26 November 2008

C. S. Lewis: 'Hedonics'

Lewis' last paragraph in the essay "Hedonics" in the volume Present Concerns:

We have had enough, once and for all, of Hedonism - the gloomy philosophy which says that Pleasure is the only good. But we have hardly yet begun what may be called Hedonics, the science or philosophy of Pleasure. And I submit that the first step in Hedonics is to knock the Jailer down and keep the keys henceforward in our own possession. He has dominated our minds for thirty years or so, and specially in the field of literature and literary criticism. He is a sham realist. He accuses all myth and fantasy and romance of wishful thinking: the way to silence him is to be more realist than he - to lay our ears closer to the murmur of life as it actually flows through us at every moment and to discover there all that quivering and wonder and (in a sense) infinity which the literature that he calls realistic omits. For the story which gives us the experience most the experiences of living is not necessarily the story whose events are most like those in a biography or a newspaper.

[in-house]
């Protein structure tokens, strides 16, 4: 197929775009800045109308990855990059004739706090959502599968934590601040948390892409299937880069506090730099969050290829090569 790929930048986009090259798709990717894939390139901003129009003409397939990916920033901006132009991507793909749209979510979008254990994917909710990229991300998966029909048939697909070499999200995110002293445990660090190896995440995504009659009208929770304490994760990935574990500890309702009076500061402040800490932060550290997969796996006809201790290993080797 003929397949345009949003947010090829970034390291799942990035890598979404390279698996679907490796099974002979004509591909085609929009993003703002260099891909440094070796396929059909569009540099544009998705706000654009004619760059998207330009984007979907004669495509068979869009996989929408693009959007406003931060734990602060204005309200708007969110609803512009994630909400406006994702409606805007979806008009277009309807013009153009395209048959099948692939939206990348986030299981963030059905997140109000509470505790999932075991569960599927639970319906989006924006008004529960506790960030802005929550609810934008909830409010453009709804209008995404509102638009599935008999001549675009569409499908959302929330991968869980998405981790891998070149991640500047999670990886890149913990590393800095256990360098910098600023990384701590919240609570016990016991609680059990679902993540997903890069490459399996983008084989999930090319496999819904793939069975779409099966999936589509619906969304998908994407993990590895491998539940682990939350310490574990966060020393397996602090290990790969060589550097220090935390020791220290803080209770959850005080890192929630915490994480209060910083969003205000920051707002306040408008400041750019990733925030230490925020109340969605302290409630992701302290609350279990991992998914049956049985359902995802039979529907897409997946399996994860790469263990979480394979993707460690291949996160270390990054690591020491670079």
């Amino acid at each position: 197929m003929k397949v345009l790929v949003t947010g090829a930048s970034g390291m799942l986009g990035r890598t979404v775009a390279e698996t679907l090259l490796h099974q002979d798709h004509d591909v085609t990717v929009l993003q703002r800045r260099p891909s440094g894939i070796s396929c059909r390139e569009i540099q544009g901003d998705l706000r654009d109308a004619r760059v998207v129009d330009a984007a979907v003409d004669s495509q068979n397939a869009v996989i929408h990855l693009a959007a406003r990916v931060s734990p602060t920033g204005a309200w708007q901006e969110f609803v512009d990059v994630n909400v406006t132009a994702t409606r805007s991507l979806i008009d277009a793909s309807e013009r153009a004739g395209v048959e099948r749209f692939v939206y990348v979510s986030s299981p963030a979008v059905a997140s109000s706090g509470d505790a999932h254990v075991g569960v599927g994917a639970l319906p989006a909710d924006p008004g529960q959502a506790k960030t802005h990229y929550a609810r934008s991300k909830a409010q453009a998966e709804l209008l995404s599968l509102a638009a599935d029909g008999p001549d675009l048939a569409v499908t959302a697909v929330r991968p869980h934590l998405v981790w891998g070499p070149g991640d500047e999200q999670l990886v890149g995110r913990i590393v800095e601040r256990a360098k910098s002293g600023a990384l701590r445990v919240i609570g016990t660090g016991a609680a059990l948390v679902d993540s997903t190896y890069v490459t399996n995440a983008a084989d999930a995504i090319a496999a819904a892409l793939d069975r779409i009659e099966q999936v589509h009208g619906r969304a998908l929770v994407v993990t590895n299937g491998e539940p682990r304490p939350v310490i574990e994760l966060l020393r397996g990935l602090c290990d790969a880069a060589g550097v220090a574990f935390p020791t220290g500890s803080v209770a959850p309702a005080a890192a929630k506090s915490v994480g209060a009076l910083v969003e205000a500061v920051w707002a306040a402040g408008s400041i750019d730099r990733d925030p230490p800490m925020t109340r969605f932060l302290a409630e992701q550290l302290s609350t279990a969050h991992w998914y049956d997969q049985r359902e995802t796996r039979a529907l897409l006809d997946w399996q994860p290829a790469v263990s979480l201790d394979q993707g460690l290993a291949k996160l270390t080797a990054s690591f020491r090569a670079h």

--pp. 54-55

2 comments:

Eric said...

The great thing about this quote is that Lewis actually did this in his fiction - he's not just talking about it. Read Narnia, and you get that more realistic joy he's talking about.

Dane Ortlund said...

Definitely.